The term virtual reality (VR) has been used in the popular press to describe systems that completely replace the user's view with computer graphics, a view of a synthetic world. Such systems allow building designers to visualize the "completed" building and potential problems in the design before construction. A VR system might allow scientists to view environments as large as galaxies or as small as atoms as if they were human-sized. The primary benefit in these cases would be to interact in more natural ways with objects that, due to their sizes, are usually beyond our reach. In academic literature, these systems are known as virtual environment (VE) systems. Three hardware components comprise such systems. I. a display subsystem through which the user will look into the synthetic world, often a head-mounted display (HMO) 2. an image generation subsystem that can paint the proper image onto this display 3. a tracking subsystem that can determine the user's viewpoint and view direction in order to paint the correct picture The goals are to present a new world that is "real" to the user's senses and to give the user a sense of presence in that environment. "Real" in this sense implies in that the environment exhibits a consistent, believable appearance and behavior. A variant on this idea is to not completely replace the user's view of the surrounding environment, but merely to add to it. The term augmented reality (AR) has been given to applications that merge computer graphics with images of the real world [Caudell92]. Since the user sees real objects in the environment, the sense of immersion changes. However, the merging of synthetic objects with real imagery still requires a consistent, believable depiction of the appearance and behavior of the synthetic objects. Synthetic objects must behave as their real counterparts would. They must be situated in-and stay in-the proper place as the user moves through the environment. In other words, they must be properly aligned with the real objects. They must disappear when another object (real or synthetic) obstructs the user's view. These are two of the most difficult tasks in merging real and synthetic imagery. For most AR systems, achieving alignment reduces to acquiring accurate tracking data of the user's viewpoint and view direction and properly displaying occlusion between real and synthetic objects reduces to knowing the relative distances of the real and synthetic objects from the user. Achieving alignment and depicting occlusion have been difficult problems to solve. Most proposed solutions have either limited success or a limited domain of application. The major motivation behind this research was to create a system that could achieve alignment without restricting the user in the ways that previous approaches had. We were able to do this in a framework that provides a good basis from which to solve the problem of correctly depicting occlusion relationships as well.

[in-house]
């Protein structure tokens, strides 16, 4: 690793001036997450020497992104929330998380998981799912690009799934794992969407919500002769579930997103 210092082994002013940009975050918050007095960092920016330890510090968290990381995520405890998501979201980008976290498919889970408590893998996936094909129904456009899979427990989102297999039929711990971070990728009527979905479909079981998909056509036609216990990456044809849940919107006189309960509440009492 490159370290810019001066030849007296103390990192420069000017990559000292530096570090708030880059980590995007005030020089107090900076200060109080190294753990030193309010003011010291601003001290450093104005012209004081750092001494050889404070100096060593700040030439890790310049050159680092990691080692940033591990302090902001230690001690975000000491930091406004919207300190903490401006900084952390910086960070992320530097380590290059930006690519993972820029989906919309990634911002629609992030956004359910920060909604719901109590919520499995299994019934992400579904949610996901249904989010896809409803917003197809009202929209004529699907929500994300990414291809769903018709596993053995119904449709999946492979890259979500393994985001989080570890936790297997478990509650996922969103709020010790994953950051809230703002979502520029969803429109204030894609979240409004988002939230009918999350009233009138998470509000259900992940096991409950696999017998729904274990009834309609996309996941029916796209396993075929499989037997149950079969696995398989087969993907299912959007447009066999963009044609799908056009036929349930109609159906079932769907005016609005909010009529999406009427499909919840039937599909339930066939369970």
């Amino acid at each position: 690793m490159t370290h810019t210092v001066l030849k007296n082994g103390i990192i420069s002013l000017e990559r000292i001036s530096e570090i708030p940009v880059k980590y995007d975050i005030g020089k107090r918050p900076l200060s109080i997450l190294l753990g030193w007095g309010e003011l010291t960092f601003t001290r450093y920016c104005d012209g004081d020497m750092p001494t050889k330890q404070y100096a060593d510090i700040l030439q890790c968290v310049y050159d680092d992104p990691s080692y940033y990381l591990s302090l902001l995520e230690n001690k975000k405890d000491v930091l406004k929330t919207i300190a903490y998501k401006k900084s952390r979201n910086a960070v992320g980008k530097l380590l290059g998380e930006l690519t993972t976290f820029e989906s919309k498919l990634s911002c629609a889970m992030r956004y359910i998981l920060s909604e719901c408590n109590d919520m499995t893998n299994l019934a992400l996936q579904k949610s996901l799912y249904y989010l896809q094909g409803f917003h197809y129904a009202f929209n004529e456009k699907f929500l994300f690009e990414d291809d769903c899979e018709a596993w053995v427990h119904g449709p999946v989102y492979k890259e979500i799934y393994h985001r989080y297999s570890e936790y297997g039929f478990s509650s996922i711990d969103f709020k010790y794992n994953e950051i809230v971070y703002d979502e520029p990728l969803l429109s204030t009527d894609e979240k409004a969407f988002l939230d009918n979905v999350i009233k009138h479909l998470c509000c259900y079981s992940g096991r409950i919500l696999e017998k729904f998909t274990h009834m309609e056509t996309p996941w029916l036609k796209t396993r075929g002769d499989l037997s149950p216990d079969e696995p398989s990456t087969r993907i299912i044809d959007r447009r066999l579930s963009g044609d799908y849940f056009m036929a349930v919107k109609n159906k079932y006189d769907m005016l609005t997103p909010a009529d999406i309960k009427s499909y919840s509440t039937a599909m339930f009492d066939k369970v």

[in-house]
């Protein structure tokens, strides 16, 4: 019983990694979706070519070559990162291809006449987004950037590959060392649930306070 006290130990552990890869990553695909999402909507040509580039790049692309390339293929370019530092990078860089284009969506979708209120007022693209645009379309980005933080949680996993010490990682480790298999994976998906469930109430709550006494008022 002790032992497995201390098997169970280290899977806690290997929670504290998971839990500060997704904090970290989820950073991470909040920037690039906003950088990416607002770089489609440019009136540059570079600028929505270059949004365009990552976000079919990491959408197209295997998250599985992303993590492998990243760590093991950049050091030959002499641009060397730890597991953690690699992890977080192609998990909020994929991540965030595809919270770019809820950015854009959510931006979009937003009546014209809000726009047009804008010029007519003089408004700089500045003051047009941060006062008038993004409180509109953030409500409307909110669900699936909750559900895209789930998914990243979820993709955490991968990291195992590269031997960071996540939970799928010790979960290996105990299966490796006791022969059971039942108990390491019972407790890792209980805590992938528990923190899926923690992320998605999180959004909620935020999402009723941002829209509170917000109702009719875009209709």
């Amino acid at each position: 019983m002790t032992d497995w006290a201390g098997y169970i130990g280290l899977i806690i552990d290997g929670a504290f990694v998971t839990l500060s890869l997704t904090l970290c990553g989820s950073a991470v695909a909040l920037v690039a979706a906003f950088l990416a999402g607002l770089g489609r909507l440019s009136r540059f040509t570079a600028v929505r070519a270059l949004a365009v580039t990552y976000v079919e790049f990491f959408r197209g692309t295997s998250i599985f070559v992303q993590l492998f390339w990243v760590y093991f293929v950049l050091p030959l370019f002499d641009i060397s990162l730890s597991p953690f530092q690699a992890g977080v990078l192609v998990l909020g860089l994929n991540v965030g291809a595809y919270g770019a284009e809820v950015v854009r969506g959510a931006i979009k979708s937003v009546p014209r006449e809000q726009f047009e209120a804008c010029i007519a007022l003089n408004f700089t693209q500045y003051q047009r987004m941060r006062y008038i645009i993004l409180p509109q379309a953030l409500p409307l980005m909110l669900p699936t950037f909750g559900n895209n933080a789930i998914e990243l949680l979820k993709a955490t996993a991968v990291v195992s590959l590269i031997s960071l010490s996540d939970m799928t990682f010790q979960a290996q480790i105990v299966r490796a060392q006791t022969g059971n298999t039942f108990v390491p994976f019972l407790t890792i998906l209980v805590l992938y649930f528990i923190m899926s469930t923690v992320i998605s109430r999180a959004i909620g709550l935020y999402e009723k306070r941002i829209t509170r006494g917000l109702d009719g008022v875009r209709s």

Livingston, Mark A., "Vision-Based Tracking with Dynamic Structure Light" (1998). Link Foundation Modeling, Simulation and Training Fellowship Reports. 24.